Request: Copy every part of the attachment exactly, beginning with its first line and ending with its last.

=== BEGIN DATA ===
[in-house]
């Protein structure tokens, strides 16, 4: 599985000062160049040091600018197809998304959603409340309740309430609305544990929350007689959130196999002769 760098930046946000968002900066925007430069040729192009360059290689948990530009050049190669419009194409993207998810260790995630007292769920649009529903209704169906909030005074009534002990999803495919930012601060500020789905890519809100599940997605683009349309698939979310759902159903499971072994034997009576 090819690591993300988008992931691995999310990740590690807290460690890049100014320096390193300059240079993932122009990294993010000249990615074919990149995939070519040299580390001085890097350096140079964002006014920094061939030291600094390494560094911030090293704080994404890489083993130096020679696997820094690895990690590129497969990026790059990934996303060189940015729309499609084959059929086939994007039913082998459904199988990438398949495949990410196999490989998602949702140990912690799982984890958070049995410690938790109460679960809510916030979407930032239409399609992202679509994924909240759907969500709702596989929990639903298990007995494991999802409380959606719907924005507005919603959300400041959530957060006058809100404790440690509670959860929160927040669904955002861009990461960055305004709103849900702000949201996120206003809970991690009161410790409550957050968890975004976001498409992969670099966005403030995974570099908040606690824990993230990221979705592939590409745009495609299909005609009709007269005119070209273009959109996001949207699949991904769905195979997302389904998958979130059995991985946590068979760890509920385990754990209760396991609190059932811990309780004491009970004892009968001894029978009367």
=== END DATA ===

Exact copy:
[in-house]
């Protein structure tokens, strides 16, 4: 599985000062160049040091600018197809998304959603409340309740309430609305544990929350007689959130196999002769 760098930046946000968002900066925007430069040729192009360059290689948990530009050049190669419009194409993207998810260790995630007292769920649009529903209704169906909030005074009534002990999803495919930012601060500020789905890519809100599940997605683009349309698939979310759902159903499971072994034997009576 090819690591993300988008992931691995999310990740590690807290460690890049100014320096390193300059240079993932122009990294993010000249990615074919990149995939070519040299580390001085890097350096140079964002006014920094061939030291600094390494560094911030090293704080994404890489083993130096020679696997820094690895990690590129497969990026790059990934996303060189940015729309499609084959059929086939994007039913082998459904199988990438398949495949990410196999490989998602949702140990912690799982984890958070049995410690938790109460679960809510916030979407930032239409399609992202679509994924909240759907969500709702596989929990639903298990007995494991999802409380959606719907924005507005919603959300400041959530957060006058809100404790440690509670959860929160927040669904955002861009990461960055305004709103849900702000949201996120206003809970991690009161410790409550957050968890975004976001498409992969670099966005403030995974570099908040606690824990993230990221979705592939590409745009495609299909005609009709007269005119070209273009959109996001949207699949991904769905195979997302389904998958979130059995991985946590068979760890509920385990754990209760396991609190059932811990309780004491009970004892009968001894029978009367």